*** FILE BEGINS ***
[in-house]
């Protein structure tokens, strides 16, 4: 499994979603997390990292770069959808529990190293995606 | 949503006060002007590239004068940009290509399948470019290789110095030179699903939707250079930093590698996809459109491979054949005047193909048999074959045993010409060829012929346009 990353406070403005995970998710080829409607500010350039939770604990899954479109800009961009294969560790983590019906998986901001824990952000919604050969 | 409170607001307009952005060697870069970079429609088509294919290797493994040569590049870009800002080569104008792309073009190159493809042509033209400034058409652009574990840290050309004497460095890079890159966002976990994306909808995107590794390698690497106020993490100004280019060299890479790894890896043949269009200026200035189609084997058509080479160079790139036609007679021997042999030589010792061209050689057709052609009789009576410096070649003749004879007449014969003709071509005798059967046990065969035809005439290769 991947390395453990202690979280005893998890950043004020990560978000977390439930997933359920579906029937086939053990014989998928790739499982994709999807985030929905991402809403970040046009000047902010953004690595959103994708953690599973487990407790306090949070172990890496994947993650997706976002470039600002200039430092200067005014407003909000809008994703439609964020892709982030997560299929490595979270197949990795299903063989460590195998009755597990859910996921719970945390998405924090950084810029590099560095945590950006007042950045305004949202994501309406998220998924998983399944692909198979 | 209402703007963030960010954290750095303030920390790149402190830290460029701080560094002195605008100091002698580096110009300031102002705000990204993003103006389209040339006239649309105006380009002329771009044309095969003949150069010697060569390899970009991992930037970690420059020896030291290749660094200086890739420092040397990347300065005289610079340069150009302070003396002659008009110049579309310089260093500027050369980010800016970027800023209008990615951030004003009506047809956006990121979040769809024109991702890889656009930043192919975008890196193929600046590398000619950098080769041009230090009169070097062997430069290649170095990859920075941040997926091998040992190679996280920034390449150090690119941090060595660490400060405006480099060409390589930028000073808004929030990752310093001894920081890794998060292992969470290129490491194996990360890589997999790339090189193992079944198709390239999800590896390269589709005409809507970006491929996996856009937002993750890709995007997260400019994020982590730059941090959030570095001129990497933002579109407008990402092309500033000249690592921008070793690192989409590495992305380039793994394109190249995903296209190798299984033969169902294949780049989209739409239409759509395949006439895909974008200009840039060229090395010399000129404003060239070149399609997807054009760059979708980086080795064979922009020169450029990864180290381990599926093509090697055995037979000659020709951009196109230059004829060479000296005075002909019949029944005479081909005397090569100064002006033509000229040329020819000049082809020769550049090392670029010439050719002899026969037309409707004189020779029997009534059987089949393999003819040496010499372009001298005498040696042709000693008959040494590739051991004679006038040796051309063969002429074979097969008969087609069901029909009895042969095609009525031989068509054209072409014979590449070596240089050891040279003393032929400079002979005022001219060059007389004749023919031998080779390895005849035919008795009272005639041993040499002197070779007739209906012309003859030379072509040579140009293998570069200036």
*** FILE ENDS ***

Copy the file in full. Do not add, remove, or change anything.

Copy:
[in-house]
């Protein structure tokens, strides 16, 4: 499994979603997390990292770069959808529990190293995606 | 949503006060002007590239004068940009290509399948470019290789110095030179699903939707250079930093590698996809459109491979054949005047193909048999074959045993010409060829012929346009 990353406070403005995970998710080829409607500010350039939770604990899954479109800009961009294969560790983590019906998986901001824990952000919604050969 | 409170607001307009952005060697870069970079429609088509294919290797493994040569590049870009800002080569104008792309073009190159493809042509033209400034058409652009574990840290050309004497460095890079890159966002976990994306909808995107590794390698690497106020993490100004280019060299890479790894890896043949269009200026200035189609084997058509080479160079790139036609007679021997042999030589010792061209050689057709052609009789009576410096070649003749004879007449014969003709071509005798059967046990065969035809005439290769 991947390395453990202690979280005893998890950043004020990560978000977390439930997933359920579906029937086939053990014989998928790739499982994709999807985030929905991402809403970040046009000047902010953004690595959103994708953690599973487990407790306090949070172990890496994947993650997706976002470039600002200039430092200067005014407003909000809008994703439609964020892709982030997560299929490595979270197949990795299903063989460590195998009755597990859910996921719970945390998405924090950084810029590099560095945590950006007042950045305004949202994501309406998220998924998983399944692909198979 | 209402703007963030960010954290750095303030920390790149402190830290460029701080560094002195605008100091002698580096110009300031102002705000990204993003103006389209040339006239649309105006380009002329771009044309095969003949150069010697060569390899970009991992930037970690420059020896030291290749660094200086890739420092040397990347300065005289610079340069150009302070003396002659008009110049579309310089260093500027050369980010800016970027800023209008990615951030004003009506047809956006990121979040769809024109991702890889656009930043192919975008890196193929600046590398000619950098080769041009230090009169070097062997430069290649170095990859920075941040997926091998040992190679996280920034390449150090690119941090060595660490400060405006480099060409390589930028000073808004929030990752310093001894920081890794998060292992969470290129490491194996990360890589997999790339090189193992079944198709390239999800590896390269589709005409809507970006491929996996856009937002993750890709995007997260400019994020982590730059941090959030570095001129990497933002579109407008990402092309500033000249690592921008070793690192989409590495992305380039793994394109190249995903296209190798299984033969169902294949780049989209739409239409759509395949006439895909974008200009840039060229090395010399000129404003060239070149399609997807054009760059979708980086080795064979922009020169450029990864180290381990599926093509090697055995037979000659020709951009196109230059004829060479000296005075002909019949029944005479081909005397090569100064002006033509000229040329020819000049082809020769550049090392670029010439050719002899026969037309409707004189020779029997009534059987089949393999003819040496010499372009001298005498040696042709000693008959040494590739051991004679006038040796051309063969002429074979097969008969087609069901029909009895042969095609009525031989068509054209072409014979590449070596240089050891040279003393032929400079002979005022001219060059007389004749023919031998080779390895005849035919008795009272005639041993040499002197070779007739209906012309003859030379072509040579140009293998570069200036």